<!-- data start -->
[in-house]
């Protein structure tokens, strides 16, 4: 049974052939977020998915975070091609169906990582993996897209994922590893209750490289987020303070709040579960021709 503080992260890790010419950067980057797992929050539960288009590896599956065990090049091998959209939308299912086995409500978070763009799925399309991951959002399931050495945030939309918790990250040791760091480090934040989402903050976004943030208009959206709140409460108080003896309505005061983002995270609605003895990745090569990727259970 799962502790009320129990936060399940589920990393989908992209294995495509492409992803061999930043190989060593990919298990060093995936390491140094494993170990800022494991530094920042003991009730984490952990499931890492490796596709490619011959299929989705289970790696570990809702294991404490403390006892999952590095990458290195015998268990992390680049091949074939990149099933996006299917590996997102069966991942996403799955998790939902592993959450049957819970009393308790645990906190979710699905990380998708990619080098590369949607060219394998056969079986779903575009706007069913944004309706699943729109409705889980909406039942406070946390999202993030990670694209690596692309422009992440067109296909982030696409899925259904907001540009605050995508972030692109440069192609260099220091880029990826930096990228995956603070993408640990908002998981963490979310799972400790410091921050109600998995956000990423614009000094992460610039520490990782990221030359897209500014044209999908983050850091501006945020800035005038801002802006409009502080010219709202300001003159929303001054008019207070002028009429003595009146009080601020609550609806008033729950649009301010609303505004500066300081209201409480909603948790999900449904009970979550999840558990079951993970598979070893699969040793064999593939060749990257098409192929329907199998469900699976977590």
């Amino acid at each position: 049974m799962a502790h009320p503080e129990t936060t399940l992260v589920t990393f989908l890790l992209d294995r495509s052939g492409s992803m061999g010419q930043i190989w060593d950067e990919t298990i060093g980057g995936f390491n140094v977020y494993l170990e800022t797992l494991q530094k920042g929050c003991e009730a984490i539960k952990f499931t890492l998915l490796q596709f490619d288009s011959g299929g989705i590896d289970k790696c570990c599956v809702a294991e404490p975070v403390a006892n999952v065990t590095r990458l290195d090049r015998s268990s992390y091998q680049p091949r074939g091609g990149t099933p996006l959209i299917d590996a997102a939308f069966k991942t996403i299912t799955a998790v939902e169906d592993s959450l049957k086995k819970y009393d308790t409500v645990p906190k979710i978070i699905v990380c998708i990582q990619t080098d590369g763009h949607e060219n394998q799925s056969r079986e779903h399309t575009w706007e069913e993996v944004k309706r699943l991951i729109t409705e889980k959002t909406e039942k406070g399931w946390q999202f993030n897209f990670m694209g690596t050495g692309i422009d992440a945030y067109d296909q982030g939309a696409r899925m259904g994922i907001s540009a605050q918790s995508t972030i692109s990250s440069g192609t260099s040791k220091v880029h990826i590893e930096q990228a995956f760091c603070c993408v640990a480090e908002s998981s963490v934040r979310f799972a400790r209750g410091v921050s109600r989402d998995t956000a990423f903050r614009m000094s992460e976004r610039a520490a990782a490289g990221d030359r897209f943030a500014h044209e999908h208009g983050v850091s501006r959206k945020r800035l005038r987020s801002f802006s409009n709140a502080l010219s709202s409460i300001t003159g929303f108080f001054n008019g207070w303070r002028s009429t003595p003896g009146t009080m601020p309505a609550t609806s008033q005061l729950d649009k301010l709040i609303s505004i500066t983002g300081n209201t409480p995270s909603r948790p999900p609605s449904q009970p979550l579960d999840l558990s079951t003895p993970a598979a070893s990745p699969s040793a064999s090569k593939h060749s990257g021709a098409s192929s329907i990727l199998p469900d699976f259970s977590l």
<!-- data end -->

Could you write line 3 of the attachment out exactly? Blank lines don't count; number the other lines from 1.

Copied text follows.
């Amino acid at each position: 049974m799962a502790h009320p503080e129990t936060t399940l992260v589920t990393f989908l890790l992209d294995r495509s052939g492409s992803m061999g010419q930043i190989w060593d950067e990919t298990i060093g980057g995936f390491n140094v977020y494993l170990e800022t797992l494991q530094k920042g929050c003991e009730a984490i539960k952990f499931t890492l998915l490796q596709f490619d288009s011959g299929g989705i590896d289970k790696c570990c599956v809702a294991e404490p975070v403390a006892n999952v065990t590095r990458l290195d090049r015998s268990s992390y091998q680049p091949r074939g091609g990149t099933p996006l959209i299917d590996a997102a939308f069966k991942t996403i299912t799955a998790v939902e169906d592993s959450l049957k086995k819970y009393d308790t409500v645990p906190k979710i978070i699905v990380c998708i990582q990619t080098d590369g763009h949607e060219n394998q799925s056969r079986e779903h399309t575009w706007e069913e993996v944004k309706r699943l991951i729109t409705e889980k959002t909406e039942k406070g399931w946390q999202f993030n897209f990670m694209g690596t050495g692309i422009d992440a945030y067109d296909q982030g939309a696409r899925m259904g994922i907001s540009a605050q918790s995508t972030i692109s990250s440069g192609t260099s040791k220091v880029h990826i590893e930096q990228a995956f760091c603070c993408v640990a480090e908002s998981s963490v934040r979310f799972a400790r209750g410091v921050s109600r989402d998995t956000a990423f903050r614009m000094s992460e976004r610039a520490a990782a490289g990221d030359r897209f943030a500014h044209e999908h208009g983050v850091s501006r959206k945020r800035l005038r987020s801002f802006s409009n709140a502080l010219s709202s409460i300001t003159g929303f108080f001054n008019g207070w303070r002028s009429t003595p003896g009146t009080m601020p309505a609550t609806s008033q005061l729950d649009k301010l709040i609303s505004i500066t983002g300081n209201t409480p995270s909603r948790p999900p609605s449904q009970p979550l579960d999840l558990s079951t003895p993970a598979a070893s990745p699969s040793a064999s090569k593939h060749s990257g021709a098409s192929s329907i990727l199998p469900d699976f259970s977590l």